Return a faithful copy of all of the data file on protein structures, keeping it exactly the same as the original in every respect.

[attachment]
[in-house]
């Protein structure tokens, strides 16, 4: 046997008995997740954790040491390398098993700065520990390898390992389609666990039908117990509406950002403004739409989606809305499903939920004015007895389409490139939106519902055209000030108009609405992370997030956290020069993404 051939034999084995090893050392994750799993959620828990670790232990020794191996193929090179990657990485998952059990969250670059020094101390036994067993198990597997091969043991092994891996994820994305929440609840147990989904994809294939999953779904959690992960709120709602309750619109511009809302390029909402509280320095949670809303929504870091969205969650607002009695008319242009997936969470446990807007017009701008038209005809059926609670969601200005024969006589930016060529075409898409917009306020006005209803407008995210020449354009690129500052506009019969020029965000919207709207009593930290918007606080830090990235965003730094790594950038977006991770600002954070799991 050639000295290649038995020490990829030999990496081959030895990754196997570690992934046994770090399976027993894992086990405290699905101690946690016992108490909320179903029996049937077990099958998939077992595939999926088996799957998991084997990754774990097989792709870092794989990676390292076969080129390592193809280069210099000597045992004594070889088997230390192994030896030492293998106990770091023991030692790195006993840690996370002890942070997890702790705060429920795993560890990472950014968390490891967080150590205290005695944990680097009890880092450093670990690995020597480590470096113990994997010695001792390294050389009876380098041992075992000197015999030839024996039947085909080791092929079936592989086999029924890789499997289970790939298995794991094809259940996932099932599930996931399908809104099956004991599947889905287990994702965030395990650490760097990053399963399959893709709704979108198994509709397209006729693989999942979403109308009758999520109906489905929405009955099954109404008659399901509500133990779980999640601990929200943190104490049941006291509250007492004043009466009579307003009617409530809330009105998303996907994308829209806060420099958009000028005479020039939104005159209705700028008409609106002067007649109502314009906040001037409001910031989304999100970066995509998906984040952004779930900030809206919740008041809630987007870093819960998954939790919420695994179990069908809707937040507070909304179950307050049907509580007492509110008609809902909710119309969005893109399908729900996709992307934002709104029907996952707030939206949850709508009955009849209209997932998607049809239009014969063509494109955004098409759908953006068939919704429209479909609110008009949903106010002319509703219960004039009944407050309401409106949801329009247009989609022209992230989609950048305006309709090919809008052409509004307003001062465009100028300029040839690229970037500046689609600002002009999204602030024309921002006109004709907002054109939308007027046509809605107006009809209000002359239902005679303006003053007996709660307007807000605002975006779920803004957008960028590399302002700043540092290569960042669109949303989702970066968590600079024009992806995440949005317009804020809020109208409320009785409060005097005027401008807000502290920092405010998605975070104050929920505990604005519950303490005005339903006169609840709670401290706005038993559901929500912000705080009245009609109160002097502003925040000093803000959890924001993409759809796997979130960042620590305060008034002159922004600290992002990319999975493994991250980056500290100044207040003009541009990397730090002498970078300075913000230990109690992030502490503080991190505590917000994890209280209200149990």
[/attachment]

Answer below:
[in-house]
């Protein structure tokens, strides 16, 4: 046997008995997740954790040491390398098993700065520990390898390992389609666990039908117990509406950002403004739409989606809305499903939920004015007895389409490139939106519902055209000030108009609405992370997030956290020069993404 051939034999084995090893050392994750799993959620828990670790232990020794191996193929090179990657990485998952059990969250670059020094101390036994067993198990597997091969043991092994891996994820994305929440609840147990989904994809294939999953779904959690992960709120709602309750619109511009809302390029909402509280320095949670809303929504870091969205969650607002009695008319242009997936969470446990807007017009701008038209005809059926609670969601200005024969006589930016060529075409898409917009306020006005209803407008995210020449354009690129500052506009019969020029965000919207709207009593930290918007606080830090990235965003730094790594950038977006991770600002954070799991 050639000295290649038995020490990829030999990496081959030895990754196997570690992934046994770090399976027993894992086990405290699905101690946690016992108490909320179903029996049937077990099958998939077992595939999926088996799957998991084997990754774990097989792709870092794989990676390292076969080129390592193809280069210099000597045992004594070889088997230390192994030896030492293998106990770091023991030692790195006993840690996370002890942070997890702790705060429920795993560890990472950014968390490891967080150590205290005695944990680097009890880092450093670990690995020597480590470096113990994997010695001792390294050389009876380098041992075992000197015999030839024996039947085909080791092929079936592989086999029924890789499997289970790939298995794991094809259940996932099932599930996931399908809104099956004991599947889905287990994702965030395990650490760097990053399963399959893709709704979108198994509709397209006729693989999942979403109308009758999520109906489905929405009955099954109404008659399901509500133990779980999640601990929200943190104490049941006291509250007492004043009466009579307003009617409530809330009105998303996907994308829209806060420099958009000028005479020039939104005159209705700028008409609106002067007649109502314009906040001037409001910031989304999100970066995509998906984040952004779930900030809206919740008041809630987007870093819960998954939790919420695994179990069908809707937040507070909304179950307050049907509580007492509110008609809902909710119309969005893109399908729900996709992307934002709104029907996952707030939206949850709508009955009849209209997932998607049809239009014969063509494109955004098409759908953006068939919704429209479909609110008009949903106010002319509703219960004039009944407050309401409106949801329009247009989609022209992230989609950048305006309709090919809008052409509004307003001062465009100028300029040839690229970037500046689609600002002009999204602030024309921002006109004709907002054109939308007027046509809605107006009809209000002359239902005679303006003053007996709660307007807000605002975006779920803004957008960028590399302002700043540092290569960042669109949303989702970066968590600079024009992806995440949005317009804020809020109208409320009785409060005097005027401008807000502290920092405010998605975070104050929920505990604005519950303490005005339903006169609840709670401290706005038993559901929500912000705080009245009609109160002097502003925040000093803000959890924001993409759809796997979130960042620590305060008034002159922004600290992002990319999975493994991250980056500290100044207040003009541009990397730090002498970078300075913000230990109690992030502490503080991190505590917000994890209280209200149990």